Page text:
Skip to main content

Latina Trailblazers Honored At Sixth Annual Celebration

May 09, 2014
2014 Arizona Latina Trailblazers

It was a heartwarming celebration as more than 150 friends, families, colleagues and community members gathered to honor four accomplished women at the sixth annual Arizona Latina Trailblazers event March 19, 2014, at the Phoenix Art Museum. The complimentary fiesta featured highlights of the honoree’s lives, music by Flamenco por la Vida and sumptuous hors d’oeuvres

Presented by the Raul H. Castro Institute at Phoenix College and generously sponsored by SRP with support from APS, the annual event premiered a series of moving and uplifting videos highlighting key aspects of the lives of the honorees as narrated by family members, colleagues and, when possible, the Trailblazers. The evening’s emcee, Kathleen Mascareñas from SRP, took time to lead birthday well wishes for Tony Moya, manager of Latino Relations for SRP.

Trailblazing Tales
As the ALT stories were told, cheers, laughter, applause and more than a few tears were shared. The four remarkable women provide stellar examples of commitment to family, community and career.

Catherine Anaya is an Emmy award-winning news anchor for CBS KPHO TV5 and a well-known personality and generous role model in the Valley. This esteemed journalist was in Washington, D.C. interviewing President Barack Obama and so her mother flew in from California and, along with Catherine’s daughter, accepted the honor on Catherine’s behalf.

A large contingency of Superior residents were there to honor Josephine “Josie” O. Campos. The daughter of a miner, her lengthy tenure of as the first Latina director of a Pinal County library places her firmly in the role of community leader.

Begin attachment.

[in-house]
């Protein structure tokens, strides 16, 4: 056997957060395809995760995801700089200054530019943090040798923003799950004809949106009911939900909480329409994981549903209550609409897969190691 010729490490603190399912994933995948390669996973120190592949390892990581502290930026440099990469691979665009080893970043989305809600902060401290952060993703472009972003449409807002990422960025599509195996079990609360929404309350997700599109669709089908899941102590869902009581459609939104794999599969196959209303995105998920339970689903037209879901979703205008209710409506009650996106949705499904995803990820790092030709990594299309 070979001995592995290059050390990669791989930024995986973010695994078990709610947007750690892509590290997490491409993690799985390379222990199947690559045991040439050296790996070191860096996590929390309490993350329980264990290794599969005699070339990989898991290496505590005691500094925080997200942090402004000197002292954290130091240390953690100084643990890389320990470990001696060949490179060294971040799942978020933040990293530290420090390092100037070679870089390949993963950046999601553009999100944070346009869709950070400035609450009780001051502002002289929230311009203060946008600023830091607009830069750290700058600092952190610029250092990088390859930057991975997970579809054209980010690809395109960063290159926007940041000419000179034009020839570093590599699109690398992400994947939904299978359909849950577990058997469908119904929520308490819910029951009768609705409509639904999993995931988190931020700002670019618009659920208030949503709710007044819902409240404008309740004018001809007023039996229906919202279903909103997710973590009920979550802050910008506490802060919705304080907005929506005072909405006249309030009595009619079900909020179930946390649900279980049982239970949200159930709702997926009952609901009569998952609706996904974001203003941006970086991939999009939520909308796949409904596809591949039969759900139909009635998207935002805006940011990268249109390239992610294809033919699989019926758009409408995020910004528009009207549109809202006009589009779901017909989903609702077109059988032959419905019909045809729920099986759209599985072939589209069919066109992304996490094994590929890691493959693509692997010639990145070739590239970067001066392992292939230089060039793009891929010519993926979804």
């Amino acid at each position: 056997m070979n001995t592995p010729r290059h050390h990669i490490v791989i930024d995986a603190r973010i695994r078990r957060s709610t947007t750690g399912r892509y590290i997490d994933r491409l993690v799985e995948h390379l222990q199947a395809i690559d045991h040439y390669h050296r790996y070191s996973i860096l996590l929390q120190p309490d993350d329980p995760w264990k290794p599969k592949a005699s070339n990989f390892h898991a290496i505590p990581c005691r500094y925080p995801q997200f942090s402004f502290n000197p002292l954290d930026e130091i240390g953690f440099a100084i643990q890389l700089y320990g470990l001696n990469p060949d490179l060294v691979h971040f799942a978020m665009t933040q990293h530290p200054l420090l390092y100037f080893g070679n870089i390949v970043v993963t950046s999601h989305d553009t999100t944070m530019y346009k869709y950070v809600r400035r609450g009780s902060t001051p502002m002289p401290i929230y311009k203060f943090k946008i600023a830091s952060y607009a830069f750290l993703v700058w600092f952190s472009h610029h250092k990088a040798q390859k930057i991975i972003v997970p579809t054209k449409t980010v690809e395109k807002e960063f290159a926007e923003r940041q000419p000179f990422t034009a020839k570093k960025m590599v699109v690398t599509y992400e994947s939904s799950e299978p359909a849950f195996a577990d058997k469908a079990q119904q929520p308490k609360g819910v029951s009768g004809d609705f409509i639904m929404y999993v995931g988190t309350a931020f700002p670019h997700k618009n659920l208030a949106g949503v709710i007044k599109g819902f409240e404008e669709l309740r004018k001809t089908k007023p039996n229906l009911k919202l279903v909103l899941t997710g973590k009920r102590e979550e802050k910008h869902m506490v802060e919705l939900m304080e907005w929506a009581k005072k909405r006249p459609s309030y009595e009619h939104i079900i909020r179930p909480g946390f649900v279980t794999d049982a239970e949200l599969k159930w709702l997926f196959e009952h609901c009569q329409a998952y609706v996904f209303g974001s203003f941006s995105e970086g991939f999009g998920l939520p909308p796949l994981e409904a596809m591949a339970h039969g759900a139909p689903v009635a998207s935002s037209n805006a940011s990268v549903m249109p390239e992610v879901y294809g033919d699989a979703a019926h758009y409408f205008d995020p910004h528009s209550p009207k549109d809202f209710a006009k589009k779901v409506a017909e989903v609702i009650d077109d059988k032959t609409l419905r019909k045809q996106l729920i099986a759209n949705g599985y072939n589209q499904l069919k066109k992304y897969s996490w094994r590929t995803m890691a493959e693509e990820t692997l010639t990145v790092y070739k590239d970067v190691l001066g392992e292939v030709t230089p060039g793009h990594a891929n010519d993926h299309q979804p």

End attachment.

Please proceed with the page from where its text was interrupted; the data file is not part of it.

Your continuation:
María García co-founded Phoenix’s first chapter of the League of United Latin American Citizens, fought many civil rights battles and devoted herself to Friendly House so immigrants from all nations could find their way to American citizenship. Her nephew accepted the posthumous honor.

As the first Latina mayor of Avondale, Ariz., Marie López Rogers’ skills in consensus building and her passion for developing communities has led to national recognition. Her leadership has brought acclaim to this community west of Phoenix and its residents.

Also attending the evening’s festivities were Trailblazers from previous years: 2009 - Dr. Christine Marin; 2010 - Carmela Ramírez; 2012 Elizabeth “Liz” Archuleta and Teresa “Terri” Cruz; and 2013 Anna Tovar.

"It is our joy and honor to recognize and celebrate these exemplary women for their significant contributions to our communities, the state of Arizona and beyond,” said Dr. Trino Sandoval, director of the Raul Castro Institute at Phoenix College. “Documenting their accomplishments in videos and written narratives is vital so that future generations may be inspired to follow in the successful footsteps of our Latina Trailblazers. The K-12 curriculum we are developing based on their lives ensures these empowering stories will be shared in perpetuity.”

Latina Trailblazers Scholarship
During the evening’s festivities, Dr. Anna Solley, president of Phoenix College, announced the creation of the RCI Arizona Latina Trailblazers Scholarship. The scholarship was established so that the groundbreaking accomplishments of the Trailblazers can live on through the lives of future Latinas given the opportunity to pursue their dreams of higher education. Find out more at

Each guest at the event received a copy of “Arizona Latina Trailblazers: Stories of Courage, Hope and Determination,” Vol. VI, authored by historian Jean Reynolds. The digital collection of the 2014 stories is being contributed to the Raul H. Castro Institute’s collection for the Arizona Memory Project, a series of online Arizona history resources housed on the State Library’s website. In addition, booklets and DVDs of the Trailblazers’ stories are being distributed to local public libraries.